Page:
University of Wisconsin-Madison Physical Sciences Lab

Shot Hole Drill System

[Shot Hole Drill at PSL]

Shot Hole Drill at PSL

[Shot Hole Drill at Antarctica]

Shot Hole Drill at Antarctica

PSL has designed and manufactured the shot hole drill for the UW-Madison Ice Coring and Drilling Services (ICDS). ICDS provides ice coring and drilling services to NSF-sponsored researchers of polar regions and high altitude sites.

ICDS principal investigator Charles Bentley outlined the scope of the research and provided the specifications for a new drilling device. There are glacial ice flows that move faster than others. This experiment will examine if it is the type of geological mass underneath an ice flow that causes or contributes to its faster movement. Small explosive charges will be dropped into a set pattern of holes in the ice. Researchers will study the reflections recorded by seismic sensors during each explosion. Because of limited good drilling weather in the Antarctic, the several hundred holes required need to be done quickly, perhaps drilling up to 20 holes a day. The depth of each hole (75 m) requires a drilling rate in ice at a rate of 2 meters per minute.

PSL engineer Bill Mason took up the challenge of designing a drill that was fast, easily moved from one site to the next, and could withstand constant use over a very short period of time. The drill bit was also an engineering challenge. It had to be very reliable, not getting jammed up with ice chips. Three types of drill heads have been designed and prototypes built. This drilling system is the first of its kind. The drill body is 10 cm in diameter and 150 cm in length and is made from steel with tungsten for added weight. The high-speed drill is driven by air-powered turbines. An air hose suspends the drill over the ice and provides air at high pressure. The ice chips are blown out of the hole by the high flow rate of air. During development PSL engineer Lee Greenler did airflow and pressure analyses to determine how much air and pressure would give the needed speed. Two large air compressors outfitted on skis for mobility generate the needed pressurized airflow. A big hose reel winch was also designed to hold the 100 meters of hose. PSL engineer Jim Hoffman designed the control system for the winch.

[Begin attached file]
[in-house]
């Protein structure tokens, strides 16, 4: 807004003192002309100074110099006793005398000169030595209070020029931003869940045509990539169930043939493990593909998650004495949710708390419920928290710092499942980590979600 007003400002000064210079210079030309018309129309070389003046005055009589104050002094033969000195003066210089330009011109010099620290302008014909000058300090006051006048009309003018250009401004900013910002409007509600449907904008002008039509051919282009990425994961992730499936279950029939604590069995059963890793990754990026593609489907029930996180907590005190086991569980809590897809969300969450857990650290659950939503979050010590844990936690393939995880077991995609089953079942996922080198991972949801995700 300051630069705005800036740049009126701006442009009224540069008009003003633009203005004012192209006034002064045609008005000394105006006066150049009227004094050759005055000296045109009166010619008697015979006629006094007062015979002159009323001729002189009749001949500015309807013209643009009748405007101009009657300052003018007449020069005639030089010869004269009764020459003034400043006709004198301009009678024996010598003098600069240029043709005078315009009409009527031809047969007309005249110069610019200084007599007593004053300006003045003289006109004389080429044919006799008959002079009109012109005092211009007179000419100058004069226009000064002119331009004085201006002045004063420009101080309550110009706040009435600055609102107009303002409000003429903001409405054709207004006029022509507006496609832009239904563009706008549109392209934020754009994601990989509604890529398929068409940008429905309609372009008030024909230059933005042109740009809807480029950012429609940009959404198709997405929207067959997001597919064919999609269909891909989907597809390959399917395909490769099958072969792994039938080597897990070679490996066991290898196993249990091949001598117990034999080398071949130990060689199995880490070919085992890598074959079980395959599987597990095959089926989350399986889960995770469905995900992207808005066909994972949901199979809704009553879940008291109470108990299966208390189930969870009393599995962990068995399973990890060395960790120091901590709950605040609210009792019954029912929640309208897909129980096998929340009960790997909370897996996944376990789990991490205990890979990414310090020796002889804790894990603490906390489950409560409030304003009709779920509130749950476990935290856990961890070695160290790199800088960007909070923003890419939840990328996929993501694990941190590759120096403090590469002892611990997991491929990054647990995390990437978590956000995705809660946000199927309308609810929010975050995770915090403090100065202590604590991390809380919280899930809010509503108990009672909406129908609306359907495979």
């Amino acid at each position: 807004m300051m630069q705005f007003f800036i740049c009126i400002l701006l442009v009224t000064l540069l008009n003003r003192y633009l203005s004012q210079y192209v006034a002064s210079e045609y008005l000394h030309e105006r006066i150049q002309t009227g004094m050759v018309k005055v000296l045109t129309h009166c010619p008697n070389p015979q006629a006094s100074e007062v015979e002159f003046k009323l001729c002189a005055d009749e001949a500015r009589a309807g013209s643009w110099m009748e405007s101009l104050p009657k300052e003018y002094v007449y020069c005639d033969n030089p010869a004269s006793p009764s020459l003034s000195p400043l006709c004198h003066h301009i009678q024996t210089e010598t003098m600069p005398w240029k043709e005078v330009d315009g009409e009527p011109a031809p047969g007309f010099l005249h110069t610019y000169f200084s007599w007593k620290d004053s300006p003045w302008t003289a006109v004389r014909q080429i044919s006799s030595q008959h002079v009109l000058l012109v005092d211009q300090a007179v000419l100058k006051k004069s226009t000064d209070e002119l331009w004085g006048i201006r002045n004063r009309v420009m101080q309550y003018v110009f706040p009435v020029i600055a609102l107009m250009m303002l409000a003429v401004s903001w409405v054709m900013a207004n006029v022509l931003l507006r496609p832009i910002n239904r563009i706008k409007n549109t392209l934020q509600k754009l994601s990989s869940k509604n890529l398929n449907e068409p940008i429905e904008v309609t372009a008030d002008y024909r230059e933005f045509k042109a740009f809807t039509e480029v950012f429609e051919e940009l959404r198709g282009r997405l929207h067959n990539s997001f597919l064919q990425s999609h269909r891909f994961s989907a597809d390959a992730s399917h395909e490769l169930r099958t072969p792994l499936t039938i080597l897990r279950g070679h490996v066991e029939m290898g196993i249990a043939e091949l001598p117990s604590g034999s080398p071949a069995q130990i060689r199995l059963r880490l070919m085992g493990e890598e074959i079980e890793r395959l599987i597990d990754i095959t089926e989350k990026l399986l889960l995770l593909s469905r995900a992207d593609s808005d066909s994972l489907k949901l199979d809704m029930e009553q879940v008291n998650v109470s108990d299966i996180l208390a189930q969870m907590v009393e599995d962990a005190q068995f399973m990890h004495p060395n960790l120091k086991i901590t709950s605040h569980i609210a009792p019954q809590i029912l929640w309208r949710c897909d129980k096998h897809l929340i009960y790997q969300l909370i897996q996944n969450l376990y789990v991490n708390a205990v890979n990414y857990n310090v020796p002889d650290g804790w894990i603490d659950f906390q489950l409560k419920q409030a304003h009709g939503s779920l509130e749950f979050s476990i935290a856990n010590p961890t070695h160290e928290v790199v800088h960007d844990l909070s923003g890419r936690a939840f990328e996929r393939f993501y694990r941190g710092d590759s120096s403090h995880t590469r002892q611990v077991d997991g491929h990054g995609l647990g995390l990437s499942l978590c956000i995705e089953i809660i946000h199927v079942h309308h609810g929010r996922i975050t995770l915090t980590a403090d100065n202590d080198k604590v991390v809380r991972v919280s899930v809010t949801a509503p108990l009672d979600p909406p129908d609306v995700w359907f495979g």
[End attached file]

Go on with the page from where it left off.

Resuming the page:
The shot hole drill was built and assembled by PSL instrument makers. Bill Mason wanted to test this one of a kind drilling system. PSL purchasing staff tracked down a supply of ice, the largest size available being a block weighing 300 pounds (136kg). Six blocks were delivered one sunny day in early September 2001. The shot hole drill system was moved out into the back lot of PSL for several test runs. Representatives of ICDS along with PSL staff onlookers were there to witness the tests. It was a spectacular sight. The drill ran without problems. Ice chips were flying. The only disappointing moment was when the ice block cracked before the drill got deep enough to test the built in stabilizer control system. The ice block was too small and it had gotten warm sitting out in the sunshine. Here is an image of the drill under test on a block of ice near PSL, and a close up of the ice block.

The shot hole drill was disassembled, packed and shipped from PSL in a spool section and compressor and frame sections to McMurdo Station in Antarctica where it arrived in late October 2001. In mid-November, Bill Mason went to McMurdo to reassemble the drill system and to make sure it was operational. The past Antarctic summer (winter in the northern hemisphere) was a test season for the shot hole drill system. ICDS drillers tested the drill and different drill bits in ice near McMurdo. Here it is being transported from one location to another. The following year it will be moved to the actual research site near the South Pole.

The shot-hole drill was developed to allow geophysicists to obtain data relating to the dynamics of ice flows in West Antarctica. The scientists will do this by placing explosive charges in the holes drilled with the shot-hole drill and measuring the behavior of the seismic waves generated in the ice by the explosions. The holes were scheduled to be drilled during the months of December and January of 2002-2003 on icestream “D” and again during the months of December and January of 2003-2004 on icestream “C”. During each of the drilling seasons the drill will be used to drill between 600 and 650 holes about 200 meters apart. The holes will be 75 to 100 meters deep.

The drill was designed and built under a contract between the University of Wisconsin’s Ice Coring and Drilling Services (ICDS) and the National Science Foundation (NSF). ICDS has the responsibility to maintain the drill and to provide drilling personnel for its use.